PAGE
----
US reports 2 pediatric flu deaths; hospitalization rate nearly double last season's

Two pediatric deaths associated with the flu have been reported, according to data from the CDC's most recent FluView report.

One death occurred the week ending Dec. 11, while the other occurred the week ending Dec. 18. Both deaths were associated with an influenza A virus.

The pediatric deaths are the first to occur during the 2021-22 flu season. The count has already surpassed last flu season, when one pediatric flu death was reported amid a lower than normal number of flu cases. 

Six other CDC updates:

1. The percentage of visits to an outpatient provider for illness was 3.1 percent for the week ending Dec. 18, up from 2.7 percent the previous week and above the national baseline of 2.5 percent. 

2. For the week ending Dec. 18, 1,265 lab-confirmed flu patients were hospitalized, up from the week prior. The cumulative hospitalization rate was 1.4 per 100,000 population as of Dec. 18, nearly double the overall cumulative hospitalization rate reported during the 2020-21 season.

3. Of all specimens tested in a clinical lab, 5.6 percent were positive for flu virus for the week ending Dec. 18, up from 3.5 percent the previous week.

4. Washington, D.C., reported very high flu activity for the week of Dec. 18, the highest level as categorized by the CDC. New Mexico reported high activity for the seventh consecutive week. Georgia, Indiana, Kansas, North Dakota, New Jersey and Tennessee also reported high flu activity. Fourteen states reported moderate flu activity for the week, while 12 states reported low activity. The remaining states reported minimal flu activity.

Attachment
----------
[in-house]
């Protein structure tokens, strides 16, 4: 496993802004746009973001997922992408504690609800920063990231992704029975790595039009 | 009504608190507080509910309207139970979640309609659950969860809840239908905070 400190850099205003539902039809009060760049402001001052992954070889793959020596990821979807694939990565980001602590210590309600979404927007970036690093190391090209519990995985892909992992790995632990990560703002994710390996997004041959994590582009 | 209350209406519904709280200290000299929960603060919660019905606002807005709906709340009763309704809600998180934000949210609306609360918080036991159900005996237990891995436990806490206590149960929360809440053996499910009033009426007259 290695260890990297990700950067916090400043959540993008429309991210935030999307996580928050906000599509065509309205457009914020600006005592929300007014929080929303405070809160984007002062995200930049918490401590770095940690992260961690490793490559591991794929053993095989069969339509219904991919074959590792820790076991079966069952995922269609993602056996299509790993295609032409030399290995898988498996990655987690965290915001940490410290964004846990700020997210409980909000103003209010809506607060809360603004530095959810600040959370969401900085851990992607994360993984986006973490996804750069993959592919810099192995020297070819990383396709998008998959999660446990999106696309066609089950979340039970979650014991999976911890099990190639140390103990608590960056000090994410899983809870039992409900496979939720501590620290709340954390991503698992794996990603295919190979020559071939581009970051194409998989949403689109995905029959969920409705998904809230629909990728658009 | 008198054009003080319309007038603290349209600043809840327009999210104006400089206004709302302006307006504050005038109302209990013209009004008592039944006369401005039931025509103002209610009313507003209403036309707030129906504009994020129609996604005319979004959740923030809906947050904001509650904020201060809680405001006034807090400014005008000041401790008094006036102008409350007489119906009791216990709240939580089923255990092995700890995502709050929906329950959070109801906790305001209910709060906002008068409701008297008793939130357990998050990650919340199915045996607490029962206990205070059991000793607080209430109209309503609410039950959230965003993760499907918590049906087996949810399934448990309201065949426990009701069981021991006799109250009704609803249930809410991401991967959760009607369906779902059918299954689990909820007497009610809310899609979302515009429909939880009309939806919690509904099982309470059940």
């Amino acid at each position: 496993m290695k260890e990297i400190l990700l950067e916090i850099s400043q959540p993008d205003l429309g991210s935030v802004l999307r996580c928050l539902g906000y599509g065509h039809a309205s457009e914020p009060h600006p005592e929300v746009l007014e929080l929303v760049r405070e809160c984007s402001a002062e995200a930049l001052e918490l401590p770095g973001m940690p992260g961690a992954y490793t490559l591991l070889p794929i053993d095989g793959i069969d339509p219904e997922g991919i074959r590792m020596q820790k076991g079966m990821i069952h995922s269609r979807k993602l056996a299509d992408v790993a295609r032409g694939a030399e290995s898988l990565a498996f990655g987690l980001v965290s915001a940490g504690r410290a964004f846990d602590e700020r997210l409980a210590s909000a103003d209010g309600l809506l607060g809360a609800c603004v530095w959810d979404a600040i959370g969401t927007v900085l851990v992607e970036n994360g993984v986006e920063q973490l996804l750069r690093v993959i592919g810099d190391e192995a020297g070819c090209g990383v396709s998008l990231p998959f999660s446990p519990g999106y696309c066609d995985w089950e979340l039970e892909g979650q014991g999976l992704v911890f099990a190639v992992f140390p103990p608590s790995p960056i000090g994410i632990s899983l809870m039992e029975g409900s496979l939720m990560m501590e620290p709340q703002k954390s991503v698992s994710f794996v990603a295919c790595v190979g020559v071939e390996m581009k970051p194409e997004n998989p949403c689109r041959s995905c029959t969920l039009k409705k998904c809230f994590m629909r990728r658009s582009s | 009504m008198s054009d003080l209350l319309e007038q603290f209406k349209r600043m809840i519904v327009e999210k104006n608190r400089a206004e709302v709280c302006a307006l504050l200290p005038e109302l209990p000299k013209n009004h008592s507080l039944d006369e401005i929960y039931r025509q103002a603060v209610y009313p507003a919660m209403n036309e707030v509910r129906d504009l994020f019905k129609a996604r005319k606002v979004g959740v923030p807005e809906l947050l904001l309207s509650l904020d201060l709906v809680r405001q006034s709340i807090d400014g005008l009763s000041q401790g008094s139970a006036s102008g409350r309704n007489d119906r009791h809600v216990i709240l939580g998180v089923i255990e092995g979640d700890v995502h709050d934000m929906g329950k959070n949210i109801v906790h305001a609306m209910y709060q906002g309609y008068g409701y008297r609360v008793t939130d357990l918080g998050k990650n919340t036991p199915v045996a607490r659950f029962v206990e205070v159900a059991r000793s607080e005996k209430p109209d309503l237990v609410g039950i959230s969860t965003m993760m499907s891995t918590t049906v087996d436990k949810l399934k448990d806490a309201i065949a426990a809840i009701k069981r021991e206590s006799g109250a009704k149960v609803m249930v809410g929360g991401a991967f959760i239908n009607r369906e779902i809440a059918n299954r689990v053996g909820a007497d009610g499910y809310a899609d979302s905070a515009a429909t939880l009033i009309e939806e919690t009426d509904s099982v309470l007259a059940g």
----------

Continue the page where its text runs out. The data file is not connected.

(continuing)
5. Nationwide, 0.6 percent of long-term care facilities reported more than one flu-positive test among residents for the week, up from 0.5 the previous week.

6. The national flu, pneumonia and/or COVID-19 mortality rate is 18.8 percent, which sits above the epidemic threshold of 6.7 percent. Among the 3,913 deaths reported for the week, 3,009 had COVID-19 listed as an underlying or contributing cause of death on the death certificate.

 

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